In addition, the boss set Anna up for failure by never clearly defining what “trusting her more” actually looked like. It was an arbitrary, ever-moving goal.

Needless to say, this relationship was doomed to failure from the beginning.

Here’s the deal: if you want your assistant to do well, they have to have access to the tools and information that will let them do well.

For example, for all of the assistants I have worked with, I have always given full, delegated inbox access for all of my emails, both work and personal.

Because of this access, with some training, my assistants were able to…

  • Study how I wrote emails to personal friends, work colleagues, and business partners
  • Draft excellent emails for me to send out that sounded like my voice
  • Gain additional knowledge on who was important in my life and who I interacted with on a regular basis, as well as what mattered for each of these people
  • Label things in my inbox that required my attention or signatures
  • Forward receipts for bookkeeping on my behalf
  • Search for extra context to make overall better decisions on tasks

…all with a simple act of delegating inbox access! Seems like such a no-brainer, asymmetrical upside.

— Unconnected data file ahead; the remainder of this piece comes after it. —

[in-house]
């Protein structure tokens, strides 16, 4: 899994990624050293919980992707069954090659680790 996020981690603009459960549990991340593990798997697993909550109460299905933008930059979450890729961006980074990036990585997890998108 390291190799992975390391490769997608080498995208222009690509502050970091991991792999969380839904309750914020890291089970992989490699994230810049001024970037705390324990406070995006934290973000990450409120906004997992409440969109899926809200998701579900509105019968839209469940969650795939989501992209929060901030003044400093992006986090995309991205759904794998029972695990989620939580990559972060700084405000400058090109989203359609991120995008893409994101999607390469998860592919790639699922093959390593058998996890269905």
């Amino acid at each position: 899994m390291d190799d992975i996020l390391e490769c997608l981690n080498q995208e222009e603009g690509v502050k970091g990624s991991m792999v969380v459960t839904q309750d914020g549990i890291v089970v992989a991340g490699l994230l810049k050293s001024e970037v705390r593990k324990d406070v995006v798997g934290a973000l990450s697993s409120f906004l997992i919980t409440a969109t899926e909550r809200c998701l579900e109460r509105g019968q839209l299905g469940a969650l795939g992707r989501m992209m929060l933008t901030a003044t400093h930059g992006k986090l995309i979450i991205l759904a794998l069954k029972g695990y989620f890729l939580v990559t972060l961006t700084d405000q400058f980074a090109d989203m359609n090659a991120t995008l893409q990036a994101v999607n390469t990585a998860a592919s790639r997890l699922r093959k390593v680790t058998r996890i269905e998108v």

Giving complete, unfettered access doesn’t mean you have to do it ignorantly. Certainly, you want to protect yourself. That’s why you can use smart tactics.

For example, rather than handing over your entire password vault, see where you can create their own accounts for them instead. In the rare occasion where there were passwords I did have to hand over, in the early days, I would set up 2FA to my cell phone to show up every few weeks, to ensure I had control over when my assistant was logging in. (By the way, no assistant ever logged into my stuff for unexplained reasons.)

Instead of giving my direct login information for my email addresses, I created an email address for my assistant to use that I have control and login access to. Then, I granted that email address delegated access. That way, they don’t send messages from my account as me. (By the way, no assistant has ever impersonated me or sent emails from my account pretending to be me without my permission.)

Instead of giving my direct login information for my bank accounts, I created a dedicated user to that email address and disabled wire transfer abilities on their permissions. (By the way, I and no one else I’ve known who has worked with EAs in this manner has ever been stolen from.)